Penn State trustees elected Keith Masser board chairman Friday. Mr. Masser, left, is a Central Pennsylvania potato farm executive who became vice chairman in 2012.
By Karen Langley Pittsburgh Post-Gazette
UNIVERSITY PARK, Pa. -- Trustees of Penn State University moved toward new leadership Friday with the election of a new board chairman and the naming of a committee to select the next university president.
The trustees elected Chairman Keith Masser, a Central Pennsylvania potato farm executive who became vice chairman in 2012. He replaces Karen Peetz, who did not seek re-election after she was promoted to president of BNY Mellon, a New York investment company.
Trustee Stephanie Deviney, a Chester County attorney who practices commercial litigation, was elected vice chairwoman.
The board also announced the membership of a committee to select Penn State's next president. University President Rodney Erickson, who took office in November 2011 after the Jerry Sandusky child sex abuse scandal became public, has announced he will retire by the end of June 2014.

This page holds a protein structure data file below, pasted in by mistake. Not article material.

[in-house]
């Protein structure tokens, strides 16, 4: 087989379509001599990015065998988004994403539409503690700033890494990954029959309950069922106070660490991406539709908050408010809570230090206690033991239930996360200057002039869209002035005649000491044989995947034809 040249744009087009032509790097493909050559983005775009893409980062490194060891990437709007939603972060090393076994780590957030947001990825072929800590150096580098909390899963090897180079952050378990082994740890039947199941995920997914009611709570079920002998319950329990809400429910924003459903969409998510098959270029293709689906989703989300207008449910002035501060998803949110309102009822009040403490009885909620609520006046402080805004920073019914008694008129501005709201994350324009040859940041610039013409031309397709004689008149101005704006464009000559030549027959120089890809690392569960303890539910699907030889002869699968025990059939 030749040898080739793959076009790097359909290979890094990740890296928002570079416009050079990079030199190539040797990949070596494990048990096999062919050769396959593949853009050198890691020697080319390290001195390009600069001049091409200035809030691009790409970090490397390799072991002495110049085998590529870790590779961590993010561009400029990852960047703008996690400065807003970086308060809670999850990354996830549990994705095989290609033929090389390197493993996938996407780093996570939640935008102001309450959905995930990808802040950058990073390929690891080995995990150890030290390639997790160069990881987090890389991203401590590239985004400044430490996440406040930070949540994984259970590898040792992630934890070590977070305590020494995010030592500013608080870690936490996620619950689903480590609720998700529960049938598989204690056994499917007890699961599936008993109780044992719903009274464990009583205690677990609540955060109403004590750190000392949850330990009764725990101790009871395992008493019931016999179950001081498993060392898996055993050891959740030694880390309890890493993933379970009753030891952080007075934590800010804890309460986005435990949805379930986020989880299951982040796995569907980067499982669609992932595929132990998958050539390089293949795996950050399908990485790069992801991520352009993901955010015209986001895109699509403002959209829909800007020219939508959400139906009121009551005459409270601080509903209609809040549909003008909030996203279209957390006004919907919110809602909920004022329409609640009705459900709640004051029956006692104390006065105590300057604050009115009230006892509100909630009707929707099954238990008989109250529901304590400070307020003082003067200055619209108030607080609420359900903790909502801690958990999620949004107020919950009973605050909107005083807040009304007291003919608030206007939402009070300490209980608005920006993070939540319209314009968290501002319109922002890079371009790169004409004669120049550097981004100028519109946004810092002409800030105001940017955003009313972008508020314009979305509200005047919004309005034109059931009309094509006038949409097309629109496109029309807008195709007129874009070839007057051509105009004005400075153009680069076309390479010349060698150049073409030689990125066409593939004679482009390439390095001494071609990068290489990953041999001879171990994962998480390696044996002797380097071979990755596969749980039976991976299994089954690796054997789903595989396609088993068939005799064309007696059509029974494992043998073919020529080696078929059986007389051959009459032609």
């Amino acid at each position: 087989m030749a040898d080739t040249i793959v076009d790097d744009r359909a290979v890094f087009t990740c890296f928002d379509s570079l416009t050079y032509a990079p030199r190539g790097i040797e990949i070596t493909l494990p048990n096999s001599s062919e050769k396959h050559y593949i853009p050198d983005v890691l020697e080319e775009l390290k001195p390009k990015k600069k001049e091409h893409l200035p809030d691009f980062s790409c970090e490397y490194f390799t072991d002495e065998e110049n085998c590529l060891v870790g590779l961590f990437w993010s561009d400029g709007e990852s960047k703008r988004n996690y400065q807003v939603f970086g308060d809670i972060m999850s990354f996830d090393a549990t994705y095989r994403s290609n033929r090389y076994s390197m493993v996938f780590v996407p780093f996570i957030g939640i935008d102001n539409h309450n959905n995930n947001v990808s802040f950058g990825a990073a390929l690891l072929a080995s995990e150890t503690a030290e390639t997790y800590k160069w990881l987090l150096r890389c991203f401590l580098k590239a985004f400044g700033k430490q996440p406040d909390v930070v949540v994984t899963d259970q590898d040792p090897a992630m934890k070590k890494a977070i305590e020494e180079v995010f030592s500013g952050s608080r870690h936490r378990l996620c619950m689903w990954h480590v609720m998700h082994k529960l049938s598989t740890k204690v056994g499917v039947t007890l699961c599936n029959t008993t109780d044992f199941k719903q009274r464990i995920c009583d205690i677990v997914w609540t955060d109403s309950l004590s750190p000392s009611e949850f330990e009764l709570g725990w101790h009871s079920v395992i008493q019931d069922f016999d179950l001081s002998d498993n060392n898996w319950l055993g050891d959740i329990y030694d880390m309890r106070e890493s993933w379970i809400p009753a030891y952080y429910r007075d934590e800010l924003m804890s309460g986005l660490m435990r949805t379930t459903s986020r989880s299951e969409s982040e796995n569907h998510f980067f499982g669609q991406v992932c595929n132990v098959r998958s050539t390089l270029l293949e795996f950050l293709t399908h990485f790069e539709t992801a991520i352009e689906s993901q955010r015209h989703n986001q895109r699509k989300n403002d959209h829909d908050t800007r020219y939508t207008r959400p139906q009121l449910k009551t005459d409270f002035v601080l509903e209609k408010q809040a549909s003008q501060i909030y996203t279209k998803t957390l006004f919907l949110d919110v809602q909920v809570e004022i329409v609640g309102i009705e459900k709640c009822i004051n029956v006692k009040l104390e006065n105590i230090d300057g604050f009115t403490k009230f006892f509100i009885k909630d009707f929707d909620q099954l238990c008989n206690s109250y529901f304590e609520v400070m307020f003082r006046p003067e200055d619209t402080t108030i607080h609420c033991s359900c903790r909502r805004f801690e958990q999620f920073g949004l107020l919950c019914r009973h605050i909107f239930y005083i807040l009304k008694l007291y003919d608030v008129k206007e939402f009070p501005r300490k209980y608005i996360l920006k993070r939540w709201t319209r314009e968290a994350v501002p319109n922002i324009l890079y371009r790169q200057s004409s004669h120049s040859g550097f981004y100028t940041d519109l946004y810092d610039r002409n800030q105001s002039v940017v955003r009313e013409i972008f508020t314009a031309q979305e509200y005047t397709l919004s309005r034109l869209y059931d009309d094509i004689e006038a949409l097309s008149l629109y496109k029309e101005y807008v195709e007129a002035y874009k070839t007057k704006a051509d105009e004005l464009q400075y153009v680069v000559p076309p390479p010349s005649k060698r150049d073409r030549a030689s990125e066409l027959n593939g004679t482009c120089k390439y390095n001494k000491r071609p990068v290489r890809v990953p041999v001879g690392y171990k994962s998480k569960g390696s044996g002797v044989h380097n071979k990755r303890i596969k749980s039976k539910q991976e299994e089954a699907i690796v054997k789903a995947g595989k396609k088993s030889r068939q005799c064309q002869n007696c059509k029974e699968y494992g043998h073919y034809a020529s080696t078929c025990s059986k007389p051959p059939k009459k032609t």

Ms. Peetz, who chairs a council overseeing the selection process, named the 18 committee members, who include nine faculty members, one staff member, two academic deans, one vice president, two undergraduate students, one graduate student, a representative of the Department of Intercollegiate Athletics and a representative of the Alumni Association.
Nan Crouter, dean of the College of Health and Human Development, will chair the Presidential Search and Screening Committee.
In the coming months, the board is likely to consider several changes to university governance. The Committee on Governance and Long-Range Planning will likely review the length of time university employees must wait before becoming eligible to serve as a trustee, and vice-versa, as well as the membership and voting status of the governor and university president on the board of trustees, said committee chairman James Broadhurst.
The committee expects to meet at least twice in the next two months and have a preliminary set of recommendations on governance issues in March, Mr. Broadhurst said. Those recommendations would be reviewed by the full board then and in May, he said.